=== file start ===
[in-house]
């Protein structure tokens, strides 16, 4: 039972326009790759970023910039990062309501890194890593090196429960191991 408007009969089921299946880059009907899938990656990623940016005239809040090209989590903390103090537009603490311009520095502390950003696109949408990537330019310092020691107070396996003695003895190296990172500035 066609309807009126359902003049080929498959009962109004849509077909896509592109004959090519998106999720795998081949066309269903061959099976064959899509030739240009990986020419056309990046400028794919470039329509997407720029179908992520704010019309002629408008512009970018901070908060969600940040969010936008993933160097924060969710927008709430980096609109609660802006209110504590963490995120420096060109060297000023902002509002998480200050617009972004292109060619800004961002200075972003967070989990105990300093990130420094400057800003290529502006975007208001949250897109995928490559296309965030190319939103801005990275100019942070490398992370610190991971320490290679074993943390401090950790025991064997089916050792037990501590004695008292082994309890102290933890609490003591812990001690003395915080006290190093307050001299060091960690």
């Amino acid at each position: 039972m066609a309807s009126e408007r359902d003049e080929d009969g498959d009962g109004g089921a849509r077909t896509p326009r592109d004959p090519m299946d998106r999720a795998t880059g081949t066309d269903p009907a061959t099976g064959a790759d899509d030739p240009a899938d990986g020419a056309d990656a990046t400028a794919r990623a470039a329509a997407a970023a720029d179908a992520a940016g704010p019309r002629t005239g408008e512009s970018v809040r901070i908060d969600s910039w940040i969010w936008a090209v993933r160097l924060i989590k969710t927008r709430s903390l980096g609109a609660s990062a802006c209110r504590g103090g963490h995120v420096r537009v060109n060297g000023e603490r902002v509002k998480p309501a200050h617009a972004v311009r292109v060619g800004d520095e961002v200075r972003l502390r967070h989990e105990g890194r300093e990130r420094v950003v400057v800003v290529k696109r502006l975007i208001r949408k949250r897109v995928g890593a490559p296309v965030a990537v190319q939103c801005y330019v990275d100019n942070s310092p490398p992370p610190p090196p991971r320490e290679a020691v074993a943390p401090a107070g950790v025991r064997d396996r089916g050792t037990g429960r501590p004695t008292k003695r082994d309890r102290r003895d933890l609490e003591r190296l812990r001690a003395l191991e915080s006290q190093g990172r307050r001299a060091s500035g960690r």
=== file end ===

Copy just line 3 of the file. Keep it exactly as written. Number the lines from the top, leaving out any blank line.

């Amino acid at each position: 039972m066609a309807s009126e408007r359902d003049e080929d009969g498959d009962g109004g089921a849509r077909t896509p326009r592109d004959p090519m299946d998106r999720a795998t880059g081949t066309d269903p009907a061959t099976g064959a790759d899509d030739p240009a899938d990986g020419a056309d990656a990046t400028a794919r990623a470039a329509a997407a970023a720029d179908a992520a940016g704010p019309r002629t005239g408008e512009s970018v809040r901070i908060d969600s910039w940040i969010w936008a090209v993933r160097l924060i989590k969710t927008r709430s903390l980096g609109a609660s990062a802006c209110r504590g103090g963490h995120v420096r537009v060109n060297g000023e603490r902002v509002k998480p309501a200050h617009a972004v311009r292109v060619g800004d520095e961002v200075r972003l502390r967070h989990e105990g890194r300093e990130r420094v950003v400057v800003v290529k696109r502006l975007i208001r949408k949250r897109v995928g890593a490559p296309v965030a990537v190319q939103c801005y330019v990275d100019n942070s310092p490398p992370p610190p090196p991971r320490e290679a020691v074993a943390p401090a107070g950790v025991r064997d396996r089916g050792t037990g429960r501590p004695t008292k003695r082994d309890r102290r003895d933890l609490e003591r190296l812990r001690a003395l191991e915080s006290q190093g990172r307050r001299a060091s500035g960690r």